The Waterston Desert Writing Prize 2019 is now open for submissions. Applicants must submit online via Submittable through April 1, 2019. The Prize honors creative nonfiction that illustrates artistic excellence, sensitivity to place, and desert literacy, with the desert as both subject and setting. Inspired by author and poet Ellen Waterston’s love of the high desert of Central Oregon, a region that has been her muse for over 30 years, the Prize recognizes the vital role deserts play worldwide in the ecosystem and the human narrative. Submission guidelines and a link to submit are available at www.waterstondesertwritingprize.org.
The Prize winner will receive a $2,500 cash award, a reading and reception at the High Desert Museum in Bend, Oregon, and a four-week residency at PLAYA at Summer Lake, Oregon.
Patty Limerick to Serve as Guest Judge
The prize is funded from an endowment managed by the Oregon Community Foundation, with the impetus for the creation of the endowment provided by actor Sam Waterston, after whom the prize is named.
Here’s an exciting new call for submissions from the UiO (University of Oslo) Department of Sociology and Human Geography:
Attention writers and humanities researchers: this is a call for narratives that bring us closer to the potentiality of the present and activate “the politics of the possible” in our changing climate. Twelve stories will be selected for publication in the Our Entangled Future anthology. We welcome your words, your “new ontological metaphors”, your not-yet-here imagined realities.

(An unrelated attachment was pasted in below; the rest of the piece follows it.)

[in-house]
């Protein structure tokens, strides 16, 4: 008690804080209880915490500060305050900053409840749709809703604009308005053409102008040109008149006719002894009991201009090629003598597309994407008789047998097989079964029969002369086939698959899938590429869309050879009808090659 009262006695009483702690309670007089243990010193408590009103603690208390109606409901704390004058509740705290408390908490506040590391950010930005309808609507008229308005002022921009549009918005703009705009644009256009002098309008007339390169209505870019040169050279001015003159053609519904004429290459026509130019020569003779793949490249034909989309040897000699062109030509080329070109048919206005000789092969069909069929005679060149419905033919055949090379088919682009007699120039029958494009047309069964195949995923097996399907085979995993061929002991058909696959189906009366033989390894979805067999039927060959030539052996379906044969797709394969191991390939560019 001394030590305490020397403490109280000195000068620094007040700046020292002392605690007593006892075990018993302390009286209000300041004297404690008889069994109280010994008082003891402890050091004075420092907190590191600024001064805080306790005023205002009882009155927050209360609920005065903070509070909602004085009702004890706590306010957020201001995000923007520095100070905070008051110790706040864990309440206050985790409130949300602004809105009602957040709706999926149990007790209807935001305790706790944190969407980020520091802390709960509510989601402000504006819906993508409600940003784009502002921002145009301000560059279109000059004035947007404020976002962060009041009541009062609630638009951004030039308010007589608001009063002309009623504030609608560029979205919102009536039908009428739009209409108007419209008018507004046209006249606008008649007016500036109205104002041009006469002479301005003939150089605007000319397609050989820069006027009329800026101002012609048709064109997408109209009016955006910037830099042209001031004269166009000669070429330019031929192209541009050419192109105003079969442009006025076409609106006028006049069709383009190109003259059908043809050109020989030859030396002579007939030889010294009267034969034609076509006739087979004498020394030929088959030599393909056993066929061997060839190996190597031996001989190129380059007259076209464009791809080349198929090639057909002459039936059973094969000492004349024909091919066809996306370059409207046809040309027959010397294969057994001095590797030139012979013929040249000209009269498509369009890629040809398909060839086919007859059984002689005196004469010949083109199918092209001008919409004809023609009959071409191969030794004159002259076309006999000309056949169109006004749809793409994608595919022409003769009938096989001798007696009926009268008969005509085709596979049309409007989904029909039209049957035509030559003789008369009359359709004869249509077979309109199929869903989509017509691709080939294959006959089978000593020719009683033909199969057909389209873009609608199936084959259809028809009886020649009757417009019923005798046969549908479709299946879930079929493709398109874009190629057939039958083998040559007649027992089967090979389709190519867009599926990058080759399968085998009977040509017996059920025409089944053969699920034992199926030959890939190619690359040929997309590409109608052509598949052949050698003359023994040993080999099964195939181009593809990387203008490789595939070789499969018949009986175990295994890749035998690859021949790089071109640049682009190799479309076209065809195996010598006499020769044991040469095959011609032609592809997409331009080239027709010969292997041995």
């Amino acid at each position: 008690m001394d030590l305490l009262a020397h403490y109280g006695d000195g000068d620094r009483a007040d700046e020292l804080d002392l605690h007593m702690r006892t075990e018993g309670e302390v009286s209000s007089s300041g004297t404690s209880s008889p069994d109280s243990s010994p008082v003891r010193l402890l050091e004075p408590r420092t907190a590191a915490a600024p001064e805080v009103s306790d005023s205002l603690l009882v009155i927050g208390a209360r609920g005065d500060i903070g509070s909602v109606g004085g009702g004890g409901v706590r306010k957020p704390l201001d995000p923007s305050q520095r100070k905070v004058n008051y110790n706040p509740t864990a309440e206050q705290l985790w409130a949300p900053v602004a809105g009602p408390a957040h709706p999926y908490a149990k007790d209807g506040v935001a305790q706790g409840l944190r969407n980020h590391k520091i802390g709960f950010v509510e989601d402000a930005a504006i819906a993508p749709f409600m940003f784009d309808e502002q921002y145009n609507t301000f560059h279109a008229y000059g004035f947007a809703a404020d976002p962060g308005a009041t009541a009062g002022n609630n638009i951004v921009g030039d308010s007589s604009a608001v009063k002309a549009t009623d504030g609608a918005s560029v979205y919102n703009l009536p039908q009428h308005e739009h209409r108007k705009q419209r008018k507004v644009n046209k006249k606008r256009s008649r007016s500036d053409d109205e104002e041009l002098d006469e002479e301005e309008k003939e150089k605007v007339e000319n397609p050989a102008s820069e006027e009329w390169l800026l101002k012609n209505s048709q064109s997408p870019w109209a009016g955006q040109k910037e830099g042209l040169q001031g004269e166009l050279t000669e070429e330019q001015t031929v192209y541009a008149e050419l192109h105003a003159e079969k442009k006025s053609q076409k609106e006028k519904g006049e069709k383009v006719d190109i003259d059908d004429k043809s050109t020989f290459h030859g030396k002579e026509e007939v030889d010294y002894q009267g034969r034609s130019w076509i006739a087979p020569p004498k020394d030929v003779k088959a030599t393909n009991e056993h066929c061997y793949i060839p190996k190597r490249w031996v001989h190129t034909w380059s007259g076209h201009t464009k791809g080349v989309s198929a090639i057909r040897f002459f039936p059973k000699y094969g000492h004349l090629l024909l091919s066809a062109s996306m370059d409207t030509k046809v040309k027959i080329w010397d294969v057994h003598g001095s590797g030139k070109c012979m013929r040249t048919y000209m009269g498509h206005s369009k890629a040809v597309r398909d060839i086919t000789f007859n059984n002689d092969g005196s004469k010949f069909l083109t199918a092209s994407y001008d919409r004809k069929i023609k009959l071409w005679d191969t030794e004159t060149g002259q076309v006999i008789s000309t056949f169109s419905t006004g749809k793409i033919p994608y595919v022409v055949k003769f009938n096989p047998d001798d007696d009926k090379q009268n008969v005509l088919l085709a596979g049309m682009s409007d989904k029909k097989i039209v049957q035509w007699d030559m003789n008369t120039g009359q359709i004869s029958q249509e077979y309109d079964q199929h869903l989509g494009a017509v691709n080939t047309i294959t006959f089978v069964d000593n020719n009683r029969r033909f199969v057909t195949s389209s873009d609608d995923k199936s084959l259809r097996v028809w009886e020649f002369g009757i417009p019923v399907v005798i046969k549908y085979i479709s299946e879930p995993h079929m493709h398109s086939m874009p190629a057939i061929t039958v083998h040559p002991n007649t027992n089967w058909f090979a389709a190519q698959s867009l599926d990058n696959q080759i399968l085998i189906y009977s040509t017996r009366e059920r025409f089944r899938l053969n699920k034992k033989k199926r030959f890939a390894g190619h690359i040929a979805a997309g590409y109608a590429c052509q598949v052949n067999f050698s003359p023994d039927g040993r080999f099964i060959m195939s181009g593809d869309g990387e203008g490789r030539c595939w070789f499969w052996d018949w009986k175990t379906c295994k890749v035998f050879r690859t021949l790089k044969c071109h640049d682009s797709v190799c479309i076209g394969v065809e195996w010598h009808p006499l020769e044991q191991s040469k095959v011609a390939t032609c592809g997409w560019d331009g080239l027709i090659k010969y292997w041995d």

The three most compelling stories about quantum social change will receive awards of EUR 1000, EUR 750, and EUR 500. The most promising stories will be edited by renowned author, editor, and writing teacher Jordan E. Rosenfeld (http://jordanrosenfeld.net/about/).
You can’t find a better deal than this — a free online class from the International Writing Program (the IWP) at the University of Iowa: Stories of Place: Writing and the Natural World.
You as participants will work with some of the many possible types of creative non-fiction, ranging from essays, science journalism, travel narratives, and speculative portrayals of the natural future. And as writers you will work with ways to portray truth and fact, whether it involves telling stories about the local, the global, the invisible, the beautiful, or the uncertain.
The course content includes writers who are both native and non-native English speakers, and we welcome those of you who are working on your own English language skills. Reading and listening to writers from a variety of backgrounds, and locating your own voice and experience through the writing of stories are strong language practice techniques.